This communication is confidential, is for informational purposes and is only for the intended recipients. It is not intended as an offer, investment advice or solicitation for the purchase or sale of any financial instrument or as an official confirmation of any transaction. Some of the information contained herein including any expression of opinion, forecast, market prices or data has been obtained from or is based on sources believed by us to be reliable as at the date it is made, are subject to change without notice but is not guaranteed. ICBC Credit Suisse, its subsidiaries and affiliates (collectively, “ICBCCS”) do not warrant nor do ICBCCS accept liability as to adequacy, accuracy, reliability or completeness of such information.

This transmission may contain information that is proprietary, privileged, confidential, and/or exempt from disclosure under applicable law. If you are not the intended recipient, you are hereby notified that any disclosure, copying, distribution, or use of the information contained herein (including any reliance thereon) is STRICTLY PROHIBITED. If you received this transmission in error, please immediately contact the sender and destroy the material in its entirety, whether in electronic or hard copy format. Although this transmission and any attachments are believed to be free of any virus or other defect that might affect any computer system into which it is received and opened, it is the responsibility of the recipient to ensure that it is virus free and no responsibility is accepted by ICBCCS for any loss or damage arising in any way from its use. Please note that any electronic communication that is conducted within or through ICBCCS’s systems is subject to interception, monitoring, review, retention and external production; may be stored or otherwise processed in countries other than the country in which you are located; and will be treated in accordance with ICBCCS’s policies and applicable laws and regulations.

Looking ahead to China's 19th National Congress
2017-09-29

Looking ahead to China’s 19th National Congress

The 19th National Congress of the Communist Party of China (CPC), one of the most important political events this year, will be convened on Oct 18. The reshuffling of the Politburo Standing Committee (PSC) members is crucial to the centralization of power for the new government, as well as the economic and social policies in the coming few years. On the economic front, the continuity of the following policies may have significant impact to the capital markets.

Containing financial risks

The “two sessions” (The fifth sessions of the 12th National People’s Congress and the 12th National Committee of the Chinese People’s Political Consultative Conference) held in March set the tone for the upcoming party congress, at which containing financial risks and maintaining economic stability were emphasized. In the run-up of the congress, the government is working on deleveraging as evidenced by the decrease in the growth in M2. M2 grew 8.9% yoy in August 2017, hitting a record low since 1996.[1] Moreover, eight cities rolled out housing tightening measures ahead of the congress, with most banning home sales within two to three years after purchases.[2] It showed that the government is determined to curb the property bubble. It is believed that the new government will continue to guard the economy against financial shocks.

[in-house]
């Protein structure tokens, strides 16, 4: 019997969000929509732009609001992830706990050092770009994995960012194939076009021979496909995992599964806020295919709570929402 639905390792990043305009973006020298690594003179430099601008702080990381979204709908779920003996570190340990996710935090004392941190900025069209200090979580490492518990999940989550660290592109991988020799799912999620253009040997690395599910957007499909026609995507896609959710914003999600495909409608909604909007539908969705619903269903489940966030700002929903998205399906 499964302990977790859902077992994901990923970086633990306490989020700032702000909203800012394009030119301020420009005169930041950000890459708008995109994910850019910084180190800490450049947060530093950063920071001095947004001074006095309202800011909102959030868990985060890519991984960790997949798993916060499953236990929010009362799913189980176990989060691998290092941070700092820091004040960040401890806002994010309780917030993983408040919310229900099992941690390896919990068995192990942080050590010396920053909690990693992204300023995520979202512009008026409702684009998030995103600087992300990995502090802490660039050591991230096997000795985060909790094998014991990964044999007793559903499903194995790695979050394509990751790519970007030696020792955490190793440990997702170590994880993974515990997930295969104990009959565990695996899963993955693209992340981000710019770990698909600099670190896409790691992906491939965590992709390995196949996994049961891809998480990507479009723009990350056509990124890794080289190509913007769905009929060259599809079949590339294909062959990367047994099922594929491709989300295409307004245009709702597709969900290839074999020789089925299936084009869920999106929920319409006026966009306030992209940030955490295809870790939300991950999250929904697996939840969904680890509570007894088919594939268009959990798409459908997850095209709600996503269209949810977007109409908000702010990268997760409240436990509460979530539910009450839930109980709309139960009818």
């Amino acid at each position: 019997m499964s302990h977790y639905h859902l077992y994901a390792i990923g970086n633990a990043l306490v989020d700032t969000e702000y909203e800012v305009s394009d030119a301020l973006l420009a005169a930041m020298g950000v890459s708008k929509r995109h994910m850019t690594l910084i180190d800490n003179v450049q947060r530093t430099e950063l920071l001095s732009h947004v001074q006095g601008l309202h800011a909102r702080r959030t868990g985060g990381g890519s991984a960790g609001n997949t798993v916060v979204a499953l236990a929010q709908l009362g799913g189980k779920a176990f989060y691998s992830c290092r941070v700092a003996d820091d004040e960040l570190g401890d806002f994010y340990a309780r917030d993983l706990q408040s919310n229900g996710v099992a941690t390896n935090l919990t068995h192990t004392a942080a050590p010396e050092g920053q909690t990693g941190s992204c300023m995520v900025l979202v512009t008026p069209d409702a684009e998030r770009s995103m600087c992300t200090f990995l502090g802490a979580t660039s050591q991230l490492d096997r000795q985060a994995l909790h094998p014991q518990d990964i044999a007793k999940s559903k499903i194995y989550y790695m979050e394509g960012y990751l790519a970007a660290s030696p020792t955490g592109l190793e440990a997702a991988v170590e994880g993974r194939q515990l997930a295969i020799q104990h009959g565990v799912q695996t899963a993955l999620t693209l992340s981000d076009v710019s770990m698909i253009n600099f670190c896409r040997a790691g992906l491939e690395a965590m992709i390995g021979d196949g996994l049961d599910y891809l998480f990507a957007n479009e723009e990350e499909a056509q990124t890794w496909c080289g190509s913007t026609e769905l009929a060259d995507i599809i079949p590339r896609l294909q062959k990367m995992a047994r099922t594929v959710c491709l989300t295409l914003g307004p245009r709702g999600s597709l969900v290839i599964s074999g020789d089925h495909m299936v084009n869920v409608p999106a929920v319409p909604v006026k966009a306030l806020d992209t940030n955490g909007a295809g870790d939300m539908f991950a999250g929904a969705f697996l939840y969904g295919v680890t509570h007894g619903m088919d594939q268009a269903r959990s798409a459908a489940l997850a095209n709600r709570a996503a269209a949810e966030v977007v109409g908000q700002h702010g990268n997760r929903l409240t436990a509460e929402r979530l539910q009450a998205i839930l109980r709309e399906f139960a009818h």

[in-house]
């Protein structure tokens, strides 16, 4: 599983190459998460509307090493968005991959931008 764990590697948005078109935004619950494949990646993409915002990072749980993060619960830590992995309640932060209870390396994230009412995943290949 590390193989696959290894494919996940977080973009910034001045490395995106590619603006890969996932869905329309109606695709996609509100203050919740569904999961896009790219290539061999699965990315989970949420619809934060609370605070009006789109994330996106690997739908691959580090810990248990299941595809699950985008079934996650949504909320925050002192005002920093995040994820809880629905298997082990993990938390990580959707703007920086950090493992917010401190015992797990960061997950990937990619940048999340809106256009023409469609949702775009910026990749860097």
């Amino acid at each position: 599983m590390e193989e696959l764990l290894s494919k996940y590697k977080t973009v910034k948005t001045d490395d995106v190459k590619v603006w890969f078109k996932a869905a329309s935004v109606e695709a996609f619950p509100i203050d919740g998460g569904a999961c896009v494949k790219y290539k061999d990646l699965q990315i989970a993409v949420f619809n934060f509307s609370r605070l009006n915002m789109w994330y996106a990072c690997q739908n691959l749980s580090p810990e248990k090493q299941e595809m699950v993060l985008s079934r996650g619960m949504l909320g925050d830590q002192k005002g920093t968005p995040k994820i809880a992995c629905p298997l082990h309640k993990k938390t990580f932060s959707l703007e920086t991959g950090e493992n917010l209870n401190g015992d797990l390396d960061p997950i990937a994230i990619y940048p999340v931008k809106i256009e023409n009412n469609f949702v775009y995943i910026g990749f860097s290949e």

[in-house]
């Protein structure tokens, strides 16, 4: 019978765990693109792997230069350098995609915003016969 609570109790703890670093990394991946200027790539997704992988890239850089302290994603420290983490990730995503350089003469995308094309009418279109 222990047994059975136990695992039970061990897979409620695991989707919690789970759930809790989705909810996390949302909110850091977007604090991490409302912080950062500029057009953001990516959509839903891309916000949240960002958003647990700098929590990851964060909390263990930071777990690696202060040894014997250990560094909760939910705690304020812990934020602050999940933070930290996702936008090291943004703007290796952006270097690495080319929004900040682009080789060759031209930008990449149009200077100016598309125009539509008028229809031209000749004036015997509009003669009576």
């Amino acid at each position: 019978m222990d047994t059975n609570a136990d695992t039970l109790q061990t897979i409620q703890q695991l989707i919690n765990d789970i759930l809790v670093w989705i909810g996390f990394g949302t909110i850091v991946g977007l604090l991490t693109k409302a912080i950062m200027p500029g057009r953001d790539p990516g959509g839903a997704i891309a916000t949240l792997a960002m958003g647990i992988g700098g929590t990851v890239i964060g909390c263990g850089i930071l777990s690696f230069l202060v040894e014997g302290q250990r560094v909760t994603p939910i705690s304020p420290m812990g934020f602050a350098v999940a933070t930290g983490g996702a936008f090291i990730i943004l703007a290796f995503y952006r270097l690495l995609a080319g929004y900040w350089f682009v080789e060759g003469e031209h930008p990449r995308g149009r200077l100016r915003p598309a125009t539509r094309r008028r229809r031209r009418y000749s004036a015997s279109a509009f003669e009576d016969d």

Structural Reforms

Over the past few years, the government is committed to supply-side reform, by which overcapacity is being reduced, resulting the pick-up of PPI and industrial enterprises profits. Regarding state-owned enterprises (SOEs) reform, 32 SOEs have accomplished restructuring since 2013, according to Premier Li Keqiang. As a result, management and operation costs decreased and efficiency improved, leading to 40% increase in profits from 2012 to 2016 for the restructured SOEs.[3] The pace of SOEs reform could be accelerated if political power is consolidated by the political reshuffle.   

Investment Outlook

Stability is the key to the economic development of China. We believe the new government will pay the utmost effort to rein in risks and promote sustainable growth. Deleverage may challenge the financial sector in the short-term but will lead to healthier growth in the long-term. We expect new economy sectors such as Information Technology, Consumer and Health Care are less affected by the transitions of powers.

Chinese equities advanced solidly in August benefited from resilient corporate earnings and stable macro environment before the congress. The S&P China 500 Index recorded a strong growth of 32.59% YTD (as of Aug 31, 2017).

The S&P China 500 Index underweights financial sector (25%) comparing to FTSE A50 (64%), CSI300 (37%) and HSCEI (73%) as of Aug 31, 2017. More weights are distributed to new economy sectors, such as I.T. (21%), consumer discretionary (12%).

Figure 1: S&P China 500 Has More Diversified Sector Exposure vs. Existing Major China Indices

Benefited from its diversification in markets and sectors exposure, S&P China 500 has demonstrated better risk-adjusted returns (Figure 2). During the period from 31 Dec, 2008 to 31 Aug, 2017, the S&P China 500 generated an annualized return of 12.5% and Sharpe ratio of 0.55, both are the highest among the major China indices.

Figure 2: S&P China 500 Demonstrated Better Risk-Adjusted Return

1: Calculation starts from 31-Dec-08 to 31-Aug-17. “No of Stocks” data as of 31 Aug 2017. All data are converted to USD.

2: S&P China 500 (USD), based on back-test performance, annualized net total return. Source: S&P Dow Jones Indices LLC. Data as of Aug 31, 2017. Index performance based on net total returns USD. Charts and graphs are provided for illustrative purposes. Past performance is not an indication or guarantee of future results. These charts and graphs may reflect hypothetical historical performance. Please see the Performance Disclosure at the end of this document for more information regarding the inherent limitations associated with back-tested performance.